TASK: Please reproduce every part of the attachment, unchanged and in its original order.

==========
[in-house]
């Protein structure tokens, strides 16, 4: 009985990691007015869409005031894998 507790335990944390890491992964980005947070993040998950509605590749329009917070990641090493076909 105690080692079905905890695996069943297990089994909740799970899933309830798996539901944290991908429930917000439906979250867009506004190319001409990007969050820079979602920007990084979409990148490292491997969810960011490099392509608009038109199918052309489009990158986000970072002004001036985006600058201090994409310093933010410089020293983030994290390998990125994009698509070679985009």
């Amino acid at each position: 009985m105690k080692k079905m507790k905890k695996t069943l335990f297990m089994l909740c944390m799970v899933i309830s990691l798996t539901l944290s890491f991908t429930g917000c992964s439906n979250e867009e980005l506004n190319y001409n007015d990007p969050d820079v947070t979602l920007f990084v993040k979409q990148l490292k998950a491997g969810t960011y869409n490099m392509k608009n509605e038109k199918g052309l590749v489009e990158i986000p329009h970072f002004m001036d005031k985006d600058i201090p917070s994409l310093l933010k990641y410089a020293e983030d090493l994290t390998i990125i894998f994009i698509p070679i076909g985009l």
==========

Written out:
[in-house]
């Protein structure tokens, strides 16, 4: 009985990691007015869409005031894998 507790335990944390890491992964980005947070993040998950509605590749329009917070990641090493076909 105690080692079905905890695996069943297990089994909740799970899933309830798996539901944290991908429930917000439906979250867009506004190319001409990007969050820079979602920007990084979409990148490292491997969810960011490099392509608009038109199918052309489009990158986000970072002004001036985006600058201090994409310093933010410089020293983030994290390998990125994009698509070679985009």
């Amino acid at each position: 009985m105690k080692k079905m507790k905890k695996t069943l335990f297990m089994l909740c944390m799970v899933i309830s990691l798996t539901l944290s890491f991908t429930g917000c992964s439906n979250e867009e980005l506004n190319y001409n007015d990007p969050d820079v947070t979602l920007f990084v993040k979409q990148l490292k998950a491997g969810t960011y869409n490099m392509k608009n509605e038109k199918g052309l590749v489009e990158i986000p329009h970072f002004m001036d005031k985006d600058i201090p917070s994409l310093l933010k990641y410089a020293e983030d090493l994290t390998i990125i894998f994009i698509p070679i076909g985009l």